Cultivating Kinship in Forest Stewardship
Our work in partnership with Nipmuc Cultural Stewards is shaping how we see the land and how we care for it. Last week, we had an awesome day in the woods getting ready for our forest management project at Guiney Memorial Forest in Royalston. For over a year now, we’ve been working with a Nipmuc Cultural Steward, Andre StrongBearHeart Gaines Jr., to incorporate Traditional Ecological Knowledge into our forest management plans across the region. Andre was out with our consulting forester Mike Mauri, Climate and Land Justice Specialist Jenn Albertine, and other members of the Nipmuc Tribe, assessing the forest conditions before beginning ecological restoration work for bird habitat at this 33-acre wildlife sanctuary.
Each of us has a different perspective when we enter the forest. Mike looks up first, as a trained forester he’s focused on the trees – their size and age, the different species and their distribution, their spacing and health. Andre was looking down at the understory, herbaceous plants, the blueberries, the food and medicine. On that day, everyone also had their eyes on Tilly, the newest addition to our staff (excelling in her role as Executive Distractor). Tilly had her eye on the flutter of every bird (or leaf), taking our job of monitoring woodland bird populations for the Cornell Bird Lab very seriously. After we complete the management project, we’ll be back out here again with volunteers to monitor the effects of our work on target bird species with eBird and to see which understory plants increase with more light from the open canopy.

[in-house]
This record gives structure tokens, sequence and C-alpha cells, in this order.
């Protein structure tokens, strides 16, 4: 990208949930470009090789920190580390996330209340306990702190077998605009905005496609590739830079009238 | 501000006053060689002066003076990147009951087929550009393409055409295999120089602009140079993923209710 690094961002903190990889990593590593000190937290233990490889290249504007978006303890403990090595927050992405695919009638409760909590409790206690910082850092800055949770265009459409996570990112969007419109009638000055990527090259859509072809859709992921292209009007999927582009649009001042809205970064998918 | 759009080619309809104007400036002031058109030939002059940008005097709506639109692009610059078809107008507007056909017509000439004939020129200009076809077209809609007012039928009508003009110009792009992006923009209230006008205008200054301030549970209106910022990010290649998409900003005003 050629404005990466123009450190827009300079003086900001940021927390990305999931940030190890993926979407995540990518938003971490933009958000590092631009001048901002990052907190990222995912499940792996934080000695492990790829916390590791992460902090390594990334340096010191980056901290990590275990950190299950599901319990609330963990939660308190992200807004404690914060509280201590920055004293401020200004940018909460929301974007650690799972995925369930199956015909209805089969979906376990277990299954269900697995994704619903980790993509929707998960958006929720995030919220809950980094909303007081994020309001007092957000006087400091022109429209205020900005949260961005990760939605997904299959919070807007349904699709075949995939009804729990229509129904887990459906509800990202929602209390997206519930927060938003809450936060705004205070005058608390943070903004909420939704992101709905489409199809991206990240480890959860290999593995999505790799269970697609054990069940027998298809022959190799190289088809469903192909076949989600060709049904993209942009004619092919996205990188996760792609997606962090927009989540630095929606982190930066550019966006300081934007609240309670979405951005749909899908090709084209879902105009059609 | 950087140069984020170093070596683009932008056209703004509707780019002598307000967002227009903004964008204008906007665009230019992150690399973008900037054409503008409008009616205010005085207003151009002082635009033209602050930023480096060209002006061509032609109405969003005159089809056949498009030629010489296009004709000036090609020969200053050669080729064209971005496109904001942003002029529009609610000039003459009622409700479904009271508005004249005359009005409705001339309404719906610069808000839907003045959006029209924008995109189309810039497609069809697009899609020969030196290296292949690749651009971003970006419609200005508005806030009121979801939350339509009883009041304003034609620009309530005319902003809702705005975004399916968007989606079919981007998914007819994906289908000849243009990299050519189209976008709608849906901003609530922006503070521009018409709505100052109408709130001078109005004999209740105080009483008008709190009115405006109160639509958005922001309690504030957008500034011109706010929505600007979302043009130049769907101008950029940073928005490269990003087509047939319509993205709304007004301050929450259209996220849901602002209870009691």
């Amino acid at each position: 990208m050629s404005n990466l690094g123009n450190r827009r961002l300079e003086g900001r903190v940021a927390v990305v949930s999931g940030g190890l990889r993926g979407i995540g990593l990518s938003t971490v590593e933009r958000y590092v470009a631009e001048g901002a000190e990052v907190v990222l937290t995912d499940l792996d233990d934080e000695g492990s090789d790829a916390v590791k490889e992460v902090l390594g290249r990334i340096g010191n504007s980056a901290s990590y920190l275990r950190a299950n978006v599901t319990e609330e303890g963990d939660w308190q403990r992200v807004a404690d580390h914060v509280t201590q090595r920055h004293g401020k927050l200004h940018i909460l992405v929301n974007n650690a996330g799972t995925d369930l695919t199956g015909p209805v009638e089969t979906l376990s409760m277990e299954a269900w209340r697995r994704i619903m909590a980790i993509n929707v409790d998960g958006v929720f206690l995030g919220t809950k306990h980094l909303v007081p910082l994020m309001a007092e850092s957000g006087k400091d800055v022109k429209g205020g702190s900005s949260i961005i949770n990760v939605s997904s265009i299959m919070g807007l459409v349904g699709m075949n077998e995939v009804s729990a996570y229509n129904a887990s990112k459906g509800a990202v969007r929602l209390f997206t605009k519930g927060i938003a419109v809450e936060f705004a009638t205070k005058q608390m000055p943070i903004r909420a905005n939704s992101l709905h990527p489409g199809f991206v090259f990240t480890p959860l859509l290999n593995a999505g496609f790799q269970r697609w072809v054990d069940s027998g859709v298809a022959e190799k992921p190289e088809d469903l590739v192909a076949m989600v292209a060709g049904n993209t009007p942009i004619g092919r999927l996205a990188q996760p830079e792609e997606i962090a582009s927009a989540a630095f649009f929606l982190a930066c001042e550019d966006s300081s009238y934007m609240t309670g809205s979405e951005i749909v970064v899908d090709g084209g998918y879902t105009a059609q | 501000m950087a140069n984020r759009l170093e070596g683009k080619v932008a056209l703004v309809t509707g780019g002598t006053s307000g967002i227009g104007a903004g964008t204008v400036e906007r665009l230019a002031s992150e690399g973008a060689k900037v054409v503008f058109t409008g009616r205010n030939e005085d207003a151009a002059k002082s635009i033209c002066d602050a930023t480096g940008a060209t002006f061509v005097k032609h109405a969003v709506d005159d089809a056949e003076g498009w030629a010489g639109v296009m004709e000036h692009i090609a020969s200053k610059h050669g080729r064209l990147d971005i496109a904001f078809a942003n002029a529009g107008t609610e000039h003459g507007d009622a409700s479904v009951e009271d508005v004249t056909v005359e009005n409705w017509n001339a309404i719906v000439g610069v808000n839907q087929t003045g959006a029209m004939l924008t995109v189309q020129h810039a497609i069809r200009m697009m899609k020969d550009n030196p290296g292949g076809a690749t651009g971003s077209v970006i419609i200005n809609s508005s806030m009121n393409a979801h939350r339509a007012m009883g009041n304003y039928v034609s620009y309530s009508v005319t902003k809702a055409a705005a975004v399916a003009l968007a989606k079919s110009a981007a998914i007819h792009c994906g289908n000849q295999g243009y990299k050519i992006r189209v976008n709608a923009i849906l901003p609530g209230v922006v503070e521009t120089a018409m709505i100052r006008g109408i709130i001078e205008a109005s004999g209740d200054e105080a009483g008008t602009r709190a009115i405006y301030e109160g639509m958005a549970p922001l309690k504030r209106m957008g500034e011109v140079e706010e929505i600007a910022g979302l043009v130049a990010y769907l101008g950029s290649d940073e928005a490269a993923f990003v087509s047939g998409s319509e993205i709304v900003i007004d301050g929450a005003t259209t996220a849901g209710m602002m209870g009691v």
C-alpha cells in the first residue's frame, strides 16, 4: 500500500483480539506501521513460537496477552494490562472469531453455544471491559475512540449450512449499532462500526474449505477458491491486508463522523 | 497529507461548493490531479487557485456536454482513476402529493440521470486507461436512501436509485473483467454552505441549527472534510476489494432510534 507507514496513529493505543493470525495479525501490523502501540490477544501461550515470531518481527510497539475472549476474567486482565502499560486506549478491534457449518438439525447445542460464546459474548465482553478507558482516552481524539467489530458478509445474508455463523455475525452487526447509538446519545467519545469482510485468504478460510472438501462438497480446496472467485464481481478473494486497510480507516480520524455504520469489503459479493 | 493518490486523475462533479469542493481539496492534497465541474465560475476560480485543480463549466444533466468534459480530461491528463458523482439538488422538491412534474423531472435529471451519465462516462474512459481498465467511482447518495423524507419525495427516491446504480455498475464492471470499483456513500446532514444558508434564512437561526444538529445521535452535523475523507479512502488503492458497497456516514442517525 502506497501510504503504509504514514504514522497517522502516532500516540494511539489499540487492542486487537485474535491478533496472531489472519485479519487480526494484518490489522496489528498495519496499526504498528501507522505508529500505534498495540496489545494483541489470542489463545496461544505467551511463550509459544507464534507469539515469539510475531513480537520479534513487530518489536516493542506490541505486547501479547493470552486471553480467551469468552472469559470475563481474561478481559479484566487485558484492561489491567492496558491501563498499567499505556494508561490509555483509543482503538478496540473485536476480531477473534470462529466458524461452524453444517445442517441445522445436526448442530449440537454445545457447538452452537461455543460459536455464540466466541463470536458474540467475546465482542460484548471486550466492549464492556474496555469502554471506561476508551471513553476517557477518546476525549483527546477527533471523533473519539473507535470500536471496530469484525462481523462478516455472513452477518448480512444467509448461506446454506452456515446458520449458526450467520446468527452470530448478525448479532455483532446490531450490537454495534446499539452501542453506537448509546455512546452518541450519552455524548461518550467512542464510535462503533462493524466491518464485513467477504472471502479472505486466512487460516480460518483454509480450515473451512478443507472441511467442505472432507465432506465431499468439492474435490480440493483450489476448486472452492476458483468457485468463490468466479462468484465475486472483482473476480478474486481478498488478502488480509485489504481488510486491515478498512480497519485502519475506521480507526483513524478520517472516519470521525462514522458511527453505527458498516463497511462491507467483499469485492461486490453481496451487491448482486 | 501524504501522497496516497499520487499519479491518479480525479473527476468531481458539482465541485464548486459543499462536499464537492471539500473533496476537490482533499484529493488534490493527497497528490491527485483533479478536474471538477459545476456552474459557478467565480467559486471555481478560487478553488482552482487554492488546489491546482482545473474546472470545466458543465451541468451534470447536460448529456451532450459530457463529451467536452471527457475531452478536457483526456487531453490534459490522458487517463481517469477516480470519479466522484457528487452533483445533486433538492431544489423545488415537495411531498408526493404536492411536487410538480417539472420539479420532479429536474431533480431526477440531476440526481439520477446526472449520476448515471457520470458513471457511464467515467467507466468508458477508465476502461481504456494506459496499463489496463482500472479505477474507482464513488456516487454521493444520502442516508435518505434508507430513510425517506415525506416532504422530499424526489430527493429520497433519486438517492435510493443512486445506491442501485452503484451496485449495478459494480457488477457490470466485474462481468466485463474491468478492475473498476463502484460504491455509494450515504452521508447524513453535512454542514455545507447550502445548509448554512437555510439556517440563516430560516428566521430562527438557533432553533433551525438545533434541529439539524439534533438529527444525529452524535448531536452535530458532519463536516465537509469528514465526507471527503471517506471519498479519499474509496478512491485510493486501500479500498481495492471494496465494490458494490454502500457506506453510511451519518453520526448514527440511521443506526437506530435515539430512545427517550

Broadening our perspectives has led to more thoughtful forest management, and our partnership with the Nipmuc has taught us a lot about our relationship with the forest. We’re learning more about a model of stewardship that gives back to the forest, that cultivates kinship.
Mount Grace acknowledges that the lands we protect and care for are the traditional homelands of Indigenous people, that the land that we protect was sustainably stewarded by Indigenous Tribes of the Eastern Woodlands for thousands of years. Mount Grace is working to identifying pathways by which we and other land trusts can return land access to the Indigenous Tribes of our region. We are collaborating with members of the Nipmuc Tribe to include Indigenous knowledge in the development of conservation priorities and land stewardship plans. These practices will enhance the sustainability and resilience of lands we steward, which is more urgent than ever in the face of the climate change crisis.